They had tracked the song but it was in danger of being cut from the album if they couldn’t record a bass part and mix it by the release deadline. With their bass player awol and the song in jeopardy, my songwriter friend could feel his song publishing windfall evaporating and reached out to me to play. I had played bass on the publishing company’s demo for the track and he knew I had the song down.
At this point Quit Riot was in that very awkward stage where they were no longer cool in a “cool” way and were not yet cool again in an ironic/sentimental way. Offering a album credit I didn’t want at the time and saying that they didn’t have anything in the budget to pay me, I said no.
After receiving multiple calls from my friend refusing to take no for an answer, I caved and found myself spending a day with Kevin DuBrow, Carlos Cavaro, and Frankie Banali in the studio. They turned to be really sweet guys and it’s a blast to be a (tiny) part of Quiet Riot history.
MW: Cameron, did you grown up watching your dad play in bands? What did you think? When did you pick up a bass?
CL: I knew my dad was a bass player from band memorabilia around the house but he took bunch of years off so I didn’t see him play until I was a teenager. When he started playing again professionally I thought was it was cool! I started playing bass when I was 18. I got offered the bass spot in The Florida Mistakes and I’d never played bass before. I grabbed one of my dad’s basses out of the living room and jumped in.
MW: When you were starting out, did you go to your dad for tips or want to figure it out on your own?
CL: I figured it out myself. Bass playing is not rocket science…
MW: Tell me about The Florida Mistakes–what you do, how you got together… I don’t know much about your band yet!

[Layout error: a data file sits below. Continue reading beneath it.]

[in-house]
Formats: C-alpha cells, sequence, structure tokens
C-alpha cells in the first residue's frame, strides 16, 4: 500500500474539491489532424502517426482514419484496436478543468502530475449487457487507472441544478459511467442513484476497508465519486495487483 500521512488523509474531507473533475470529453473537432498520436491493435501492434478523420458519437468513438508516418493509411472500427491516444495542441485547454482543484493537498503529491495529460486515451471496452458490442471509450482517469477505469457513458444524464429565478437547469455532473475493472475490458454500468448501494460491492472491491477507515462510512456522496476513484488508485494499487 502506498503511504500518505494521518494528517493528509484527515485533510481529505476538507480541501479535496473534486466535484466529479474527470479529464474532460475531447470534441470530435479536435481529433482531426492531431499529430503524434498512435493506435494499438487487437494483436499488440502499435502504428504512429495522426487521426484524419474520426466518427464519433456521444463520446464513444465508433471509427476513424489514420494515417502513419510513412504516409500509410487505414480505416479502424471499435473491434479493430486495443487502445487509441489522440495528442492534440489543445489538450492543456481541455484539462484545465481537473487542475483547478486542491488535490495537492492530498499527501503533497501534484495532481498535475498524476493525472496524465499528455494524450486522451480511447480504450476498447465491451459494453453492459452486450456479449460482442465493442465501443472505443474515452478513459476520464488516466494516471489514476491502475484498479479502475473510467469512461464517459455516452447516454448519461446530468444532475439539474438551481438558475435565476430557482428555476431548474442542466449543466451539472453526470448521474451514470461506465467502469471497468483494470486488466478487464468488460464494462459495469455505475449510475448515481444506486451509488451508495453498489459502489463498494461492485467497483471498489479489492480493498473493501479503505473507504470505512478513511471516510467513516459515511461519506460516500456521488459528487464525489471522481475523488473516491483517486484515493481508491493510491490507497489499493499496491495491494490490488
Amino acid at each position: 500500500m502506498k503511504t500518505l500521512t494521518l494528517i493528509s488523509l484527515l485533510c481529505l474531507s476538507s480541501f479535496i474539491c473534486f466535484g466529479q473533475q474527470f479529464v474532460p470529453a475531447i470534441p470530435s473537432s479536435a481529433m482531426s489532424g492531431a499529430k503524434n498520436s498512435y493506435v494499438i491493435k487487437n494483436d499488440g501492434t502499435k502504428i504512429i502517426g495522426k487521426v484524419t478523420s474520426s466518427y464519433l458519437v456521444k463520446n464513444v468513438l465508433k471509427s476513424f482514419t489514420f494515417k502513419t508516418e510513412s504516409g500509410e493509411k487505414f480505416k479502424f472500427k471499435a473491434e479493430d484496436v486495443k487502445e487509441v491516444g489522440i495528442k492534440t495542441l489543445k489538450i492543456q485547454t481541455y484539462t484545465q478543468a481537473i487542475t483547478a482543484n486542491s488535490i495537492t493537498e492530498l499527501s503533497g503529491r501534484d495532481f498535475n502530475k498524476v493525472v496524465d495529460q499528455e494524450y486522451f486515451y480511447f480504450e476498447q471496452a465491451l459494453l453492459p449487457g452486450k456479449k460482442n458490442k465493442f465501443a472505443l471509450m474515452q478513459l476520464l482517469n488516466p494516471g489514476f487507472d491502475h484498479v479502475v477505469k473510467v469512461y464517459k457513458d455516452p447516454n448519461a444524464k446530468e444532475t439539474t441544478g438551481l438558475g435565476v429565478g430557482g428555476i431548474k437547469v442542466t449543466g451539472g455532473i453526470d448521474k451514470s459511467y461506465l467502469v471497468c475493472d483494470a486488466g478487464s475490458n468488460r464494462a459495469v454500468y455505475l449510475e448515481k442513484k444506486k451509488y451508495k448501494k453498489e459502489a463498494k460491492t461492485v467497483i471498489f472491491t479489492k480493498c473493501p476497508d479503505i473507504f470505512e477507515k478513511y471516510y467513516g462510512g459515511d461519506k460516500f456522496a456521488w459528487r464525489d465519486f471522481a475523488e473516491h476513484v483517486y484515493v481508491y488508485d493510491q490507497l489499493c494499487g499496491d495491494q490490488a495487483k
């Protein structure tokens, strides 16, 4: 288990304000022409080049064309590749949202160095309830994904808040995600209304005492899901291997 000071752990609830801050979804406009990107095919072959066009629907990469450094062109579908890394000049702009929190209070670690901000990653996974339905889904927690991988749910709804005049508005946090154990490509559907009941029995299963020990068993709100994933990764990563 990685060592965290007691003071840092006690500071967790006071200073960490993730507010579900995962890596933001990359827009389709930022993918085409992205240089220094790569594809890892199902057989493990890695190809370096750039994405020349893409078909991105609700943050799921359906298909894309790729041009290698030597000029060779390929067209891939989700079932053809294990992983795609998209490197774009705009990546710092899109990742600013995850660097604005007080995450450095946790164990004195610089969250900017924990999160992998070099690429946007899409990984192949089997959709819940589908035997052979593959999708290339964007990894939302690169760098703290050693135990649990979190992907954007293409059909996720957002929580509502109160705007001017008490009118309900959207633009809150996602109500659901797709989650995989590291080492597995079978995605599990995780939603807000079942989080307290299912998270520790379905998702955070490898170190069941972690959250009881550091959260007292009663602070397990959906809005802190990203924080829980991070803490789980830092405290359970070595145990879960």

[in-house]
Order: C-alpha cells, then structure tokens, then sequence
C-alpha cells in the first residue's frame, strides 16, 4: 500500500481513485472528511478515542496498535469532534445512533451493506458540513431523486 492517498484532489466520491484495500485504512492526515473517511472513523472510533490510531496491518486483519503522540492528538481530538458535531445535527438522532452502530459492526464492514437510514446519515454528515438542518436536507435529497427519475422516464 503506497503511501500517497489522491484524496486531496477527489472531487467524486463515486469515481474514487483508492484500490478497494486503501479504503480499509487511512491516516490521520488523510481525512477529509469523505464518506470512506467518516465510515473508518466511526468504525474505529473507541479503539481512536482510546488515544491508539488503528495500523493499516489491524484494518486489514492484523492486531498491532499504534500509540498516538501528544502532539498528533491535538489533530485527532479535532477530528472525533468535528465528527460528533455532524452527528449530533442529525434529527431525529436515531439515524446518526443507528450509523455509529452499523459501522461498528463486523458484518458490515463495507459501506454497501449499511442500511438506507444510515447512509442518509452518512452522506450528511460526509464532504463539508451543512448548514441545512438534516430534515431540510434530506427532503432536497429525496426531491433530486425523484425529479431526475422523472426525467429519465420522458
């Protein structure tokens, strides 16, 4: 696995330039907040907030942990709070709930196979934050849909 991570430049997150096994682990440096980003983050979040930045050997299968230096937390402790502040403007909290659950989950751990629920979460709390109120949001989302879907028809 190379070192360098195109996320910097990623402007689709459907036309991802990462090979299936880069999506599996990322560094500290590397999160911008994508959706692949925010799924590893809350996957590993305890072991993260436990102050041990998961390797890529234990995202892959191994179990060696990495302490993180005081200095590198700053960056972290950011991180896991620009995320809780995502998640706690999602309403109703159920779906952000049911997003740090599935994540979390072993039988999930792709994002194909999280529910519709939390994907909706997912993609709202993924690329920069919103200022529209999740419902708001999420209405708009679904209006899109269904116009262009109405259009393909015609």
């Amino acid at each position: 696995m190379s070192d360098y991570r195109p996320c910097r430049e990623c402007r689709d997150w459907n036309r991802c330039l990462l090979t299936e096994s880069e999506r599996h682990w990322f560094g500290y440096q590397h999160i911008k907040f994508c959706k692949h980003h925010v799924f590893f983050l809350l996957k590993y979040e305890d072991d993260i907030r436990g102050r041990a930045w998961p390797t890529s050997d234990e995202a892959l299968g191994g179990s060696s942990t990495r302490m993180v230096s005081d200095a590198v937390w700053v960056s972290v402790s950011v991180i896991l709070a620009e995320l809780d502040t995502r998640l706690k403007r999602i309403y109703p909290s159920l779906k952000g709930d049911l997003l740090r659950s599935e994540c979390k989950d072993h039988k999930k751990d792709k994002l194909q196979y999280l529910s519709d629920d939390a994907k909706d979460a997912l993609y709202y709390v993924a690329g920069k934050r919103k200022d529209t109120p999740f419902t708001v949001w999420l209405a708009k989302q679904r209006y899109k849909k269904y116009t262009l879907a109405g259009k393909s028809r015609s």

CL: The Florida Mistakes started from a senior year high school project. In my English class they let us pick any creative outlet we wanted and work on it one day a week for 20 percent of our grade. We got an “A” and just kept rocking! We just released our debut EP and you can hear us on Apple Music and the other streaming sites. Check it out!
MW: Matt, it seems like everything you can get jaded about (from holidays to going to shows to Disneyland) becomes more interesting and fun again when you have a kid. Is it like that at all with music?
ML: Yes, I love Cameron’s band The Florida Mistakes. They rehearse in my living room and I find listening to them to be inspiring. It truly brings me back to my teens hearing it. They have been packing clubs at all their shows and a massive mosh pit always breaks out. It takes a lot of willpower to keep myself from jumping in!
MW: Cameron, now that you’re in a band do you have access to your dad’s gear?
CL: Hell yeah! I literally have access to the coolest vintage gear a bass player could ever dream about; 70’s P-basses and vintage Ampeg SVT rigs!
MW: What do you think of playing a show together?
CL: It’s going to be awesome, I don’t have to shlep all my own gear!
ML: It’s a high point in my life for me. I can not wait!
MW: The benefit is for music education at the public elementary school. Any thoughts on the cause?
CL: It’s an awesome cause, I wish my elementary school had offered music education.
ML: We are stoked to contribute to this cause. Music education funding has been reduced or eliminated everywhere and it’s unfortunate. Thanks for including us in this, Martin!